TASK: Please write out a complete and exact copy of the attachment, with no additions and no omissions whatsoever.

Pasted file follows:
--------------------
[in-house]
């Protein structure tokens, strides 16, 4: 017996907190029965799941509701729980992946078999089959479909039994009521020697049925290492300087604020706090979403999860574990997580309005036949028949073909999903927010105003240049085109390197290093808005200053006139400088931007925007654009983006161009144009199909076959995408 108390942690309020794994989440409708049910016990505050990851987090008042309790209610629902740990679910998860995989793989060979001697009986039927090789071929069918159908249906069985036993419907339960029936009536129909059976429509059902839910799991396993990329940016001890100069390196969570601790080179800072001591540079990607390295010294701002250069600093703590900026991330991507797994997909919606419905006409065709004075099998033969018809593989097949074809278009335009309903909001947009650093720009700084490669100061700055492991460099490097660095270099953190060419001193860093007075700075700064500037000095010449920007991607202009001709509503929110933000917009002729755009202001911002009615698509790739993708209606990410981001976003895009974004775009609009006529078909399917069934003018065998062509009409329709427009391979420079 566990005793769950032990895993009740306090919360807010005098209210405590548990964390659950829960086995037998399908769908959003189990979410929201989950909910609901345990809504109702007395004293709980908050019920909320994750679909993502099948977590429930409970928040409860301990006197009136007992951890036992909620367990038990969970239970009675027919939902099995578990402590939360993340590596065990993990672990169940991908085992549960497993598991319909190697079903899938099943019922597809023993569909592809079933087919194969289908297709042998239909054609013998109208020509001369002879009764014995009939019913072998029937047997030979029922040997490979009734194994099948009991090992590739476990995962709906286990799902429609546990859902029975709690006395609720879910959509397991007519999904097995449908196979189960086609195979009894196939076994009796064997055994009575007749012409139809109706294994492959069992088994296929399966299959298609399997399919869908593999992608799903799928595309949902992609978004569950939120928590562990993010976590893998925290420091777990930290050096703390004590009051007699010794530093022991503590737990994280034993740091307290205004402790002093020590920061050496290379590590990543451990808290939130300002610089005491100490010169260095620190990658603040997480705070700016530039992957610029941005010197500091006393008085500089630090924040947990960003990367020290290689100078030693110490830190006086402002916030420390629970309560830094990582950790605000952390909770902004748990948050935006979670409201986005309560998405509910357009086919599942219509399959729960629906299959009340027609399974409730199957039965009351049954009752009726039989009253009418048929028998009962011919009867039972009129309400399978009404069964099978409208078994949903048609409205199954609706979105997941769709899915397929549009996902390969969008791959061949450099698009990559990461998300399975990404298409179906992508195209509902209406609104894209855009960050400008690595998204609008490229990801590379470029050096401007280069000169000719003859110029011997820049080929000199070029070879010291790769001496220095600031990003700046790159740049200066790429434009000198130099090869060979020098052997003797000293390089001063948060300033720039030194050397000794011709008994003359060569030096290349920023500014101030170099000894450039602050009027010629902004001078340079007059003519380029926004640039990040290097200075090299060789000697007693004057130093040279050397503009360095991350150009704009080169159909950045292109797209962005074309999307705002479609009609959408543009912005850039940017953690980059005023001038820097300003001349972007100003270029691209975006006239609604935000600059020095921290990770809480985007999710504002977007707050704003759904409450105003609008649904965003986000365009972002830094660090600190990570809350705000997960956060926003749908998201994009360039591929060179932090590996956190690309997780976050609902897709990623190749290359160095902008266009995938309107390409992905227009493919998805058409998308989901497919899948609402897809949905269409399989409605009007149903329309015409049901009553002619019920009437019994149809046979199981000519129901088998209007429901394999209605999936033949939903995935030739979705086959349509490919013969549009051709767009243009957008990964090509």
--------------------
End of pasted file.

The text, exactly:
[in-house]
């Protein structure tokens, strides 16, 4: 017996907190029965799941509701729980992946078999089959479909039994009521020697049925290492300087604020706090979403999860574990997580309005036949028949073909999903927010105003240049085109390197290093808005200053006139400088931007925007654009983006161009144009199909076959995408 108390942690309020794994989440409708049910016990505050990851987090008042309790209610629902740990679910998860995989793989060979001697009986039927090789071929069918159908249906069985036993419907339960029936009536129909059976429509059902839910799991396993990329940016001890100069390196969570601790080179800072001591540079990607390295010294701002250069600093703590900026991330991507797994997909919606419905006409065709004075099998033969018809593989097949074809278009335009309903909001947009650093720009700084490669100061700055492991460099490097660095270099953190060419001193860093007075700075700064500037000095010449920007991607202009001709509503929110933000917009002729755009202001911002009615698509790739993708209606990410981001976003895009974004775009609009006529078909399917069934003018065998062509009409329709427009391979420079 566990005793769950032990895993009740306090919360807010005098209210405590548990964390659950829960086995037998399908769908959003189990979410929201989950909910609901345990809504109702007395004293709980908050019920909320994750679909993502099948977590429930409970928040409860301990006197009136007992951890036992909620367990038990969970239970009675027919939902099995578990402590939360993340590596065990993990672990169940991908085992549960497993598991319909190697079903899938099943019922597809023993569909592809079933087919194969289908297709042998239909054609013998109208020509001369002879009764014995009939019913072998029937047997030979029922040997490979009734194994099948009991090992590739476990995962709906286990799902429609546990859902029975709690006395609720879910959509397991007519999904097995449908196979189960086609195979009894196939076994009796064997055994009575007749012409139809109706294994492959069992088994296929399966299959298609399997399919869908593999992608799903799928595309949902992609978004569950939120928590562990993010976590893998925290420091777990930290050096703390004590009051007699010794530093022991503590737990994280034993740091307290205004402790002093020590920061050496290379590590990543451990808290939130300002610089005491100490010169260095620190990658603040997480705070700016530039992957610029941005010197500091006393008085500089630090924040947990960003990367020290290689100078030693110490830190006086402002916030420390629970309560830094990582950790605000952390909770902004748990948050935006979670409201986005309560998405509910357009086919599942219509399959729960629906299959009340027609399974409730199957039965009351049954009752009726039989009253009418048929028998009962011919009867039972009129309400399978009404069964099978409208078994949903048609409205199954609706979105997941769709899915397929549009996902390969969008791959061949450099698009990559990461998300399975990404298409179906992508195209509902209406609104894209855009960050400008690595998204609008490229990801590379470029050096401007280069000169000719003859110029011997820049080929000199070029070879010291790769001496220095600031990003700046790159740049200066790429434009000198130099090869060979020098052997003797000293390089001063948060300033720039030194050397000794011709008994003359060569030096290349920023500014101030170099000894450039602050009027010629902004001078340079007059003519380029926004640039990040290097200075090299060789000697007693004057130093040279050397503009360095991350150009704009080169159909950045292109797209962005074309999307705002479609009609959408543009912005850039940017953690980059005023001038820097300003001349972007100003270029691209975006006239609604935000600059020095921290990770809480985007999710504002977007707050704003759904409450105003609008649904965003986000365009972002830094660090600190990570809350705000997960956060926003749908998201994009360039591929060179932090590996956190690309997780976050609902897709990623190749290359160095902008266009995938309107390409992905227009493919998805058409998308989901497919899948609402897809949905269409399989409605009007149903329309015409049901009553002619019920009437019994149809046979199981000519129901088998209007429901394999209605999936033949939903995935030739979705086959349509490919013969549009051709767009243009957008990964090509």